In the USA today, for the first time ever, it is the white poor in West Virginia or Maine that have least economic opportunity than the coastal urban minority poor. In California all the recent crime increases are white crime not minority crime!

  5. freetofu says:

    I just find all this fetishizing of what so-called 1st principles annoying and silly.

    But this graph on income levels of voters in 2012 and 2016 clarifies some things about what actually happened.

    From this page.

    And into moderation we go…

  6. Lord says:

    It would be better to use a positive term than negative. Rather than oppression is it about equity, fairness, and justice. Who is being treated unfairly and who treats others unfairly, the powerless and powerful though power itself is not, but using it abusively or operating under a system that does. It is difficult for the affluent to be treated unfairly though there are country clubs and the like that do, and low levels of women ceos suggest there may be though disentangling history, choice, and custom from discrimination can be difficult. It can be easy for the affluent to treat others unfairly even unconsciously because we all want to believe ourselves deserving and are unreflective.

    • Andrew' says:

      Whereas Civ-Barb are (viewed as) opposite ends of a spectrum, Oppressor-Oppressed isn’t an axis, it is one end. The other end is “equality,” or “protector.”

  7. BC says:

    How would the oppressor-oppressed axis be applied to school choice and charter schools? School choice most helps minority kids in inner cities as suburban public schools are already pretty good. In a state ballot question in Massachusetts, suburban voters rejected a charter school expansion that urban voters supported. I would think that minority school children would count as more of an inherently oppressed group than unionized school teachers. (Aside: why would white manufacturing workers be oppressors but not white unionized school teachers?) Progressive opponents of charter schools mostly cite “siphoning” funds away from public schools or leaving non-charter students behind, but those funds are following the minority kids and expanding charter schools would increase the number of kids that can go to charter schools.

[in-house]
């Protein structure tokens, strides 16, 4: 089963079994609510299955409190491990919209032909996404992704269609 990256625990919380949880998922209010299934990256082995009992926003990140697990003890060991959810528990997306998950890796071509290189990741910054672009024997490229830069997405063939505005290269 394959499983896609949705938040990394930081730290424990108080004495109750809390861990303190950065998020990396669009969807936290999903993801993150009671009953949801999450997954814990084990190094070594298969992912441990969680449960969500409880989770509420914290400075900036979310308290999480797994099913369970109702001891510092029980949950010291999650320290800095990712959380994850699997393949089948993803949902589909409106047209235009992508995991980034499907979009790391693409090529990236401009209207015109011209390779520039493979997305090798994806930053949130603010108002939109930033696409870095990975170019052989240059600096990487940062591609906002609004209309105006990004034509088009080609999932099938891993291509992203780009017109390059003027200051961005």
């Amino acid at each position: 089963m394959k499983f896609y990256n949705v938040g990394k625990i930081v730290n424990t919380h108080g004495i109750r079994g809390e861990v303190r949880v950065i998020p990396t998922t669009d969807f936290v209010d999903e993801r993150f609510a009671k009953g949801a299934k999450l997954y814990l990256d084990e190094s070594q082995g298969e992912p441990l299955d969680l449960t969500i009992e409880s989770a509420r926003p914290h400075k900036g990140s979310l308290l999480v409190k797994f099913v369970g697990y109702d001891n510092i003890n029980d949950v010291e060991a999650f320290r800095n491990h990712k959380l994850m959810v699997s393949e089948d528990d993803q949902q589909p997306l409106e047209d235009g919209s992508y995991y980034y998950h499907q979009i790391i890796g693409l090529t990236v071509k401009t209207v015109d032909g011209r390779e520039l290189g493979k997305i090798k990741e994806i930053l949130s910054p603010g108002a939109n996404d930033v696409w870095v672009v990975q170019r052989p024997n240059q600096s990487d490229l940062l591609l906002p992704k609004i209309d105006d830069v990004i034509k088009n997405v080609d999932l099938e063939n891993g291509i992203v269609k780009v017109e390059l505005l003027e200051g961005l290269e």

I see the oppressor-oppressed axis in progressive rhetoric, but it seems inconsistent as a predictor of underlying progressive policy positions. I don’t attribute the inconsistency to hypocrisy. Rather, there are many conflicting groups that can claim oppressed status. A bettor predictor of progressive policy positions seems to be that of a Government Industry lobbyist. Suppose there were a Government Industry lobby, similar to the Energy Industry lobby, that lobbied for policies that would expand demand for services from the Government Industry: politicians, bureaucrats, non-profits, think tank analysts, public sector employees including public school and university faculty. Progressive policy positions seem to align pretty well with this hypothetical Government Industry lobby’s positions. Even with an arguably small government position like being pro-choice on abortion, the progressive version includes government subsidies for abortion, which in turn requires government employees and non-profits to administer, think tanks to analyze, etc. The only exception that I can think of is progressive opposition to defense spending, but progressives tend not to work for defense contractors and the military, so the Defense Industry could be separate from the Government Industry. This characterization may seem uncharitable, but I have yet to find a progressive policy position that runs counter to that which a Government Industry lobbyist would hold. Can anyone think of one?

    • BC says:

      One might consider progressive antagonism towards police, but this antagonism does not translate into desire to shrink police departments. (In fact, progressives are of course adamantly opposed to arming citizens, which would make them less reliant on police.) Rather, progessives want to more strictly regulate the activities of police — to police the police — which in turn requires more government employees to craft those regulations and ensure compliance.